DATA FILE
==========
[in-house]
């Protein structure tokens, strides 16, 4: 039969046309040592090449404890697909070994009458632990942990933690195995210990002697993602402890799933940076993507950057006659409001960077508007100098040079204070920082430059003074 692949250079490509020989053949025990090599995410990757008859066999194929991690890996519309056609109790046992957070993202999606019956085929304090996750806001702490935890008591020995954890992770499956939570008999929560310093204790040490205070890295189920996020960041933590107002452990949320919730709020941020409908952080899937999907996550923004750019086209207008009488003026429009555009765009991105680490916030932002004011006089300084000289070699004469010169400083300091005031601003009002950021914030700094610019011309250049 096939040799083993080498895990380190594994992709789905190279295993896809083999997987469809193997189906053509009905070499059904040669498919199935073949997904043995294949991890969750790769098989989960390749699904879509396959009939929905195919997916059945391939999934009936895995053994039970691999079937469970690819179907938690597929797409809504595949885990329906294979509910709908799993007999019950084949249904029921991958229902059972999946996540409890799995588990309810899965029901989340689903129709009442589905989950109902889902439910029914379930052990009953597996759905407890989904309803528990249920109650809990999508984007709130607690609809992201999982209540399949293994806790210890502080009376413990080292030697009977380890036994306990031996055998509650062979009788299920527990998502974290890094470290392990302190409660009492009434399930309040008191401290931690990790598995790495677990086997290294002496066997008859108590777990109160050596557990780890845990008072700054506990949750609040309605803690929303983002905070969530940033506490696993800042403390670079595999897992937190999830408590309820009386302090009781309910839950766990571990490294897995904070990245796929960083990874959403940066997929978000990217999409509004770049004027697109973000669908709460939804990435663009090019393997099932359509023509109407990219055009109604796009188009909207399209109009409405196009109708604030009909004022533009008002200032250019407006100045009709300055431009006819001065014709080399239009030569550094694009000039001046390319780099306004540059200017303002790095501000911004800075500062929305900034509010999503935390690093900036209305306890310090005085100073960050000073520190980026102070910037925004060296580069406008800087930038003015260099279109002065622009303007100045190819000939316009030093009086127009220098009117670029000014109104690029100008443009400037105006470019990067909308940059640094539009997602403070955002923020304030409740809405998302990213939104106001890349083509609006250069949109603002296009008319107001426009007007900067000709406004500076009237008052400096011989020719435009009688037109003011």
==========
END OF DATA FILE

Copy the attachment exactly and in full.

[in-house]
């Protein structure tokens, strides 16, 4: 039969046309040592090449404890697909070994009458632990942990933690195995210990002697993602402890799933940076993507950057006659409001960077508007100098040079204070920082430059003074 692949250079490509020989053949025990090599995410990757008859066999194929991690890996519309056609109790046992957070993202999606019956085929304090996750806001702490935890008591020995954890992770499956939570008999929560310093204790040490205070890295189920996020960041933590107002452990949320919730709020941020409908952080899937999907996550923004750019086209207008009488003026429009555009765009991105680490916030932002004011006089300084000289070699004469010169400083300091005031601003009002950021914030700094610019011309250049 096939040799083993080498895990380190594994992709789905190279295993896809083999997987469809193997189906053509009905070499059904040669498919199935073949997904043995294949991890969750790769098989989960390749699904879509396959009939929905195919997916059945391939999934009936895995053994039970691999079937469970690819179907938690597929797409809504595949885990329906294979509910709908799993007999019950084949249904029921991958229902059972999946996540409890799995588990309810899965029901989340689903129709009442589905989950109902889902439910029914379930052990009953597996759905407890989904309803528990249920109650809990999508984007709130607690609809992201999982209540399949293994806790210890502080009376413990080292030697009977380890036994306990031996055998509650062979009788299920527990998502974290890094470290392990302190409660009492009434399930309040008191401290931690990790598995790495677990086997290294002496066997008859108590777990109160050596557990780890845990008072700054506990949750609040309605803690929303983002905070969530940033506490696993800042403390670079595999897992937190999830408590309820009386302090009781309910839950766990571990490294897995904070990245796929960083990874959403940066997929978000990217999409509004770049004027697109973000669908709460939804990435663009090019393997099932359509023509109407990219055009109604796009188009909207399209109009409405196009109708604030009909004022533009008002200032250019407006100045009709300055431009006819001065014709080399239009030569550094694009000039001046390319780099306004540059200017303002790095501000911004800075500062929305900034509010999503935390690093900036209305306890310090005085100073960050000073520190980026102070910037925004060296580069406008800087930038003015260099279109002065622009303007100045190819000939316009030093009086127009220098009117670029000014109104690029100008443009400037105006470019990067909308940059640094539009997602403070955002923020304030409740809405998302990213939104106001890349083509609006250069949109603002296009008319107001426009007007900067000709406004500076009237008052400096011989020719435009009688037109003011």